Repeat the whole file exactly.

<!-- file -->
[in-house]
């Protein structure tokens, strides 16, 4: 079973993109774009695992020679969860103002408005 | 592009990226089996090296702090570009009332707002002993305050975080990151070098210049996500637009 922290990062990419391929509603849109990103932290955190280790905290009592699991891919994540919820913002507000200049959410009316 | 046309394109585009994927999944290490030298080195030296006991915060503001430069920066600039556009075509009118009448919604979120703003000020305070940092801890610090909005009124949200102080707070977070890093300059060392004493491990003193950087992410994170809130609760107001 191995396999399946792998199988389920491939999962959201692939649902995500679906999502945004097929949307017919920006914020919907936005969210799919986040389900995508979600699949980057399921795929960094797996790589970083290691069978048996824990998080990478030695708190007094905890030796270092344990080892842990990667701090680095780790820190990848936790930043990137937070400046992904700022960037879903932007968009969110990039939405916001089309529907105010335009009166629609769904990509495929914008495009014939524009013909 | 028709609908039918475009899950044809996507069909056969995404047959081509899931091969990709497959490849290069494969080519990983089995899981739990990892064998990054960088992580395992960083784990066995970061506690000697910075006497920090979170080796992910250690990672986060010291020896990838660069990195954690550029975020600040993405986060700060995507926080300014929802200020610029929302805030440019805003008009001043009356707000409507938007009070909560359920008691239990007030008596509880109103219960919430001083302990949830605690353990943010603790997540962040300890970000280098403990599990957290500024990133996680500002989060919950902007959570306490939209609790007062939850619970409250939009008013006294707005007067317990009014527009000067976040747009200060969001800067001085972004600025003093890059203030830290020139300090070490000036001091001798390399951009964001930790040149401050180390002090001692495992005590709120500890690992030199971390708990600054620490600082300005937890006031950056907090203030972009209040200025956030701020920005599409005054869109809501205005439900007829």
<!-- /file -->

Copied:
[in-house]
């Protein structure tokens, strides 16, 4: 079973993109774009695992020679969860103002408005 | 592009990226089996090296702090570009009332707002002993305050975080990151070098210049996500637009 922290990062990419391929509603849109990103932290955190280790905290009592699991891919994540919820913002507000200049959410009316 | 046309394109585009994927999944290490030298080195030296006991915060503001430069920066600039556009075509009118009448919604979120703003000020305070940092801890610090909005009124949200102080707070977070890093300059060392004493491990003193950087992410994170809130609760107001 191995396999399946792998199988389920491939999962959201692939649902995500679906999502945004097929949307017919920006914020919907936005969210799919986040389900995508979600699949980057399921795929960094797996790589970083290691069978048996824990998080990478030695708190007094905890030796270092344990080892842990990667701090680095780790820190990848936790930043990137937070400046992904700022960037879903932007968009969110990039939405916001089309529907105010335009009166629609769904990509495929914008495009014939524009013909 | 028709609908039918475009899950044809996507069909056969995404047959081509899931091969990709497959490849290069494969080519990983089995899981739990990892064998990054960088992580395992960083784990066995970061506690000697910075006497920090979170080796992910250690990672986060010291020896990838660069990195954690550029975020600040993405986060700060995507926080300014929802200020610029929302805030440019805003008009001043009356707000409507938007009070909560359920008691239990007030008596509880109103219960919430001083302990949830605690353990943010603790997540962040300890970000280098403990599990957290500024990133996680500002989060919950902007959570306490939209609790007062939850619970409250939009008013006294707005007067317990009014527009000067976040747009200060969001800067001085972004600025003093890059203030830290020139300090070490000036001091001798390399951009964001930790040149401050180390002090001692495992005590709120500890690992030199971390708990600054620490600082300005937890006031950056907090203030972009209040200025956030701020920005599409005054869109809501205005439900007829």